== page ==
The Value of Good Design
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“Is there art in a broomstick? Yes, says Manhattan's Museum of Modern Art, if it is designed both for usefulness and good looks.” This quote, from a 1953 Timemagazine review of one of MoMA’s mid-century Good Design exhibitions, gets to the heart of a question the Museum has been asking since its inception: What is good design and how can it enhance everyday life?
Featuring objects from domestic furnishings and appliances to ceramics, glass, electronics, transport design, sporting goods, toys, and graphics, The Value of Good Design explores the democratizing potential of design, beginning with MoMA’s Good Design initiatives from the late 1930s through the 1950s, which championed well-designed, affordable contemporary products. The concept of Good Design also took hold well beyond the Museum, with governments on both sides of the Cold War divide embracing it as a vital tool of social and economic reconstruction and technological advancement in the years following World War II. This global scope is reflected in many of the items on view, from a mass-market Italian Fiat Cinquecento automobile and a Soviet-era East German Werra camera to a Japanese poster for a Mitsubishi sewing machine and a Brazilian bowl chair. These works join both iconic and unexpected items made in the US, such as the Eames La Chaise, a Chemex Coffee Maker, and Irwin Gershen’s Shrimp Cleaner.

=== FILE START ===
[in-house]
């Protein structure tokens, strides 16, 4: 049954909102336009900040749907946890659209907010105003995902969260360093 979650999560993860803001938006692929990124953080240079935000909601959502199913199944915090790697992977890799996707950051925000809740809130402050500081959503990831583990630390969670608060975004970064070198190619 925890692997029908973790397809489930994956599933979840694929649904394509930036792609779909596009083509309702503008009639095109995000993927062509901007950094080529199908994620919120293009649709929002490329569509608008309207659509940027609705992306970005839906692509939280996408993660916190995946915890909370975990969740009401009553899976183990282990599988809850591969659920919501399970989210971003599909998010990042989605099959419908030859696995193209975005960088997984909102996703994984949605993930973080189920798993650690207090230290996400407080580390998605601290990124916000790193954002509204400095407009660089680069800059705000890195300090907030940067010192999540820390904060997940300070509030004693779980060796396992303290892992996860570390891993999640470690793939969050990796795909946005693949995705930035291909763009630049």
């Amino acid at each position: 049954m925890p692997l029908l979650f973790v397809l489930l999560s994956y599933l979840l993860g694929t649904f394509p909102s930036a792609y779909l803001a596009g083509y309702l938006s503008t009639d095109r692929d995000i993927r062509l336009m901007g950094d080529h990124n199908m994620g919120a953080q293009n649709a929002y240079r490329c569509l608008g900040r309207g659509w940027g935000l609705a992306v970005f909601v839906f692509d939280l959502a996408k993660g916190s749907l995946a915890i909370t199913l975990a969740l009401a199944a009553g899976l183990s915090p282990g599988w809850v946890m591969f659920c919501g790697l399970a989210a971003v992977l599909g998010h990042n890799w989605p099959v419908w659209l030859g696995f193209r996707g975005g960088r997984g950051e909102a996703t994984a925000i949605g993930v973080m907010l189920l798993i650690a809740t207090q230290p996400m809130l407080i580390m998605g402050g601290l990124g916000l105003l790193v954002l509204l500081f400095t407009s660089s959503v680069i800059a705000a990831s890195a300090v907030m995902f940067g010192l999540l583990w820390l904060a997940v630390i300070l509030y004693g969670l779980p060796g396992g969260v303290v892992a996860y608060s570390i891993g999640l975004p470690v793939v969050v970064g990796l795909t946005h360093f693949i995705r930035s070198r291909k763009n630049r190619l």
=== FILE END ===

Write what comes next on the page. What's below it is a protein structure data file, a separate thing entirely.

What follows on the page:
The exhibition also raises questions about what Good Design might mean today, and whether values from mid-century can be translated and redefined for a 21st-century audience. Visitors are invited to judge for themselves by trying out a few “good design” classics still in production, and exploring how, through its design stores, MoMA continues to incubate new products and ideas in an international marketplace.